Barcode Long Island Team Pipette-Up
Barcode Long Island
Research Topic:
Biodiversity & trade
Taxonomic Group Studied:
Animals: Invertebrate


Marine Worm Biodiversity on Long Island
Victoria Russo, Molly Milano, Julia Volberg
St Dominic's High School, Nassau
Melissa Cipriano


This DNA barcoding project will be studying the biodiversity of marine worms across Long Island and how varying water salinities affect the marine worm biodiversity. Studying marine worms and the effect of water salinity on their growth and respiration is very important because the results can provide reasoning behind why in certain bodies of water on Long Island, on either shore, there is a greater biodiversity present. The collection of such marine worms will be taking place at the Waterfront Center in Oyster Bay, New York, which will serve as the samples from the North Shore, and for the South Shore worms, collection will be taking place at Jones Beach, Long Island. Research had been done that indicates that marine worms that live in environments with higher water salinity contents tend to respire less and have stunted growth. Adapting to high salinity environments is quite difficult for most organisms, especially marine worms. Thus, previous data supports that waters with high sali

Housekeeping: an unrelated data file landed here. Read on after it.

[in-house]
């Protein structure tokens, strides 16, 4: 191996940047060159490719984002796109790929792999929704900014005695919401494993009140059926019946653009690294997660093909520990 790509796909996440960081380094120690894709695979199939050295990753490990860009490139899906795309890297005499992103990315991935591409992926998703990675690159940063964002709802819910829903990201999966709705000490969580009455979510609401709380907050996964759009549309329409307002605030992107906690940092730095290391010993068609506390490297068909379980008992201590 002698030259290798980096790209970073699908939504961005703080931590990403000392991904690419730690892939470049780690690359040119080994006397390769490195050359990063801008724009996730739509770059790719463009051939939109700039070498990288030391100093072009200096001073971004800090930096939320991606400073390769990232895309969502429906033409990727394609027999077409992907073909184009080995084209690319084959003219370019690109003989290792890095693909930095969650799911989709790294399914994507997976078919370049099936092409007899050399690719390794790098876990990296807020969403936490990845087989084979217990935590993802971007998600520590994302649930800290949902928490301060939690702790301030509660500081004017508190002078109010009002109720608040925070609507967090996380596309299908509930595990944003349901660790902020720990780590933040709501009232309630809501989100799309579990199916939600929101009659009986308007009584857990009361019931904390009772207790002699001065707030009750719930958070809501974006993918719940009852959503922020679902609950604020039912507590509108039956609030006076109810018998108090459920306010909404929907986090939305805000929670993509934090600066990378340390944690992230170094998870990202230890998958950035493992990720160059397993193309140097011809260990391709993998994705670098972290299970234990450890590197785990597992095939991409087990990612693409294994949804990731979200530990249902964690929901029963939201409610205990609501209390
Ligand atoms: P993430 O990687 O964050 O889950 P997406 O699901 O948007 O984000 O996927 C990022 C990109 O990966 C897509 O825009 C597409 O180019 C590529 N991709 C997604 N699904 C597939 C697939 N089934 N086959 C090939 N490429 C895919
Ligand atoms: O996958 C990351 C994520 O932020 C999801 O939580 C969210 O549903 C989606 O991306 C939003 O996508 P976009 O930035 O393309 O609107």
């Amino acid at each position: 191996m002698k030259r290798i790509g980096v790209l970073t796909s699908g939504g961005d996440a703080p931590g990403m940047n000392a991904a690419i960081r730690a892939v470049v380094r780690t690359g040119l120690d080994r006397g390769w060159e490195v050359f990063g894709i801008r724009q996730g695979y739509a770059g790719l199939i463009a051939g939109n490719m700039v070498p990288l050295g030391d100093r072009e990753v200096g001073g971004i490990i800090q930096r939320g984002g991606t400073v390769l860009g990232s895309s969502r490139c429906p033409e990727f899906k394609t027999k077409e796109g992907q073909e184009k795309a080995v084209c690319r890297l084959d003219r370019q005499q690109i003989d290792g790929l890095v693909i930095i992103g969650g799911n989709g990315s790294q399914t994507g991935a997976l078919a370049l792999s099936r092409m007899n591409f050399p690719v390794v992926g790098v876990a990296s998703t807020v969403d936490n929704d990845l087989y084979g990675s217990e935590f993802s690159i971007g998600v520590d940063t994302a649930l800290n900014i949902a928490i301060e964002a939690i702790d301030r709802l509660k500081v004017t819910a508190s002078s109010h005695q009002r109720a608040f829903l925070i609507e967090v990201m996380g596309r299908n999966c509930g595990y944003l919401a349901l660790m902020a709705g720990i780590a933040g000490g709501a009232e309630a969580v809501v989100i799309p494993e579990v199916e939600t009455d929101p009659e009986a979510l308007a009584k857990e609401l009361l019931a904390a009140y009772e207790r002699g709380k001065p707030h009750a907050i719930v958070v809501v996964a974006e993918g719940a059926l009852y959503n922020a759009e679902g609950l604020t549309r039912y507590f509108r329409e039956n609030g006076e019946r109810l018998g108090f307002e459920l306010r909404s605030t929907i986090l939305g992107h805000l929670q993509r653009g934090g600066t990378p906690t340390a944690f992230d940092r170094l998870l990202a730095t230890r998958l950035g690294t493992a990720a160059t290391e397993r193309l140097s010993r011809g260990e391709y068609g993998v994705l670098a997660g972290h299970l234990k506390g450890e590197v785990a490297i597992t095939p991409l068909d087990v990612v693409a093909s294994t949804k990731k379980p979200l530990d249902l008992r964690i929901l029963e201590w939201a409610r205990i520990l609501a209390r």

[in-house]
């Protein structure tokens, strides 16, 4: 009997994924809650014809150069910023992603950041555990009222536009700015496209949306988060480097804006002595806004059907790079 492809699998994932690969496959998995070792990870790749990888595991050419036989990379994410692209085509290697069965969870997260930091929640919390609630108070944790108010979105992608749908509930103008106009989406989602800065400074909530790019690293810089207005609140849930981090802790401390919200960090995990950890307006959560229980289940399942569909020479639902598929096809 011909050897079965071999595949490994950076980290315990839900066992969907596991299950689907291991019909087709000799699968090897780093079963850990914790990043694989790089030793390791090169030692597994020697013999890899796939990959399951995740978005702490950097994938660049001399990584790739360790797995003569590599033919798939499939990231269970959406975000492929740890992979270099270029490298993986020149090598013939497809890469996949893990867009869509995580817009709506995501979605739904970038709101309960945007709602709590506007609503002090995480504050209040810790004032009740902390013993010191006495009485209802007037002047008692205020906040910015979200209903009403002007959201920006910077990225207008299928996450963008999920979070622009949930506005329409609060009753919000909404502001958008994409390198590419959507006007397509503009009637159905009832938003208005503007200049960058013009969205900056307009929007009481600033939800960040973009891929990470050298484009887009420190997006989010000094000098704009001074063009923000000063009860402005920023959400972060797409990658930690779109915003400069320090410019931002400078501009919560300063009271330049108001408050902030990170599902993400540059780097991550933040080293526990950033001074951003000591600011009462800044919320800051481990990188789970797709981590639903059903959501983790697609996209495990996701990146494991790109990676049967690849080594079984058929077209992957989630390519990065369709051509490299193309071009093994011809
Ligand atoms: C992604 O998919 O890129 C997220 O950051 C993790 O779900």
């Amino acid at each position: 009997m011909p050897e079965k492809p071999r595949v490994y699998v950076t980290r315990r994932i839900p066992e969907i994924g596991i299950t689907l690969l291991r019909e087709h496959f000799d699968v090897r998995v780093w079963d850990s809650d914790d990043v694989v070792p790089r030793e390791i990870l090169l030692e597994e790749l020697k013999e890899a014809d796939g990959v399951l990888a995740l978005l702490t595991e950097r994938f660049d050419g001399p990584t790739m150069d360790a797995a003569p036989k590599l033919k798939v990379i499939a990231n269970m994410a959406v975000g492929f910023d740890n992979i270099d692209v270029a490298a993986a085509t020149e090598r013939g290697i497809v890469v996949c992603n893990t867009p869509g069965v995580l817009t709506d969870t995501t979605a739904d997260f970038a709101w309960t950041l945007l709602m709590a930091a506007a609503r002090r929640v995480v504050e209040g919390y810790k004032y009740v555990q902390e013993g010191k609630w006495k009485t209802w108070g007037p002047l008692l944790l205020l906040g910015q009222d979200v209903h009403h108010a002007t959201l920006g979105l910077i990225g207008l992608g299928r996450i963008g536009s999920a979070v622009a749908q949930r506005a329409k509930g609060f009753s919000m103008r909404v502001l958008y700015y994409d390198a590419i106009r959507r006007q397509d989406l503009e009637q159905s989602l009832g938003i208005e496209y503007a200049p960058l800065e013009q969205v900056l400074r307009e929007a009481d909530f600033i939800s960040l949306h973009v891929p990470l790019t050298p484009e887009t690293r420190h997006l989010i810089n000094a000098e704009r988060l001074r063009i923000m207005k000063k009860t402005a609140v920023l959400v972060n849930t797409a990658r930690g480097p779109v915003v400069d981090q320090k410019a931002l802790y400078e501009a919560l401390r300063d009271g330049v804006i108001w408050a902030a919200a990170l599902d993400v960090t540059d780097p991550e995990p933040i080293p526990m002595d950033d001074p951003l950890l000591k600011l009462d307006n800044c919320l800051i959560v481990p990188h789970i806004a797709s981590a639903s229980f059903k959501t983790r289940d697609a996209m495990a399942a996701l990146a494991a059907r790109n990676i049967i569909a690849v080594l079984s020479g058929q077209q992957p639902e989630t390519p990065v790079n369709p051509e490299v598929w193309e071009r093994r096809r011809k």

DNA Barcoding Poster
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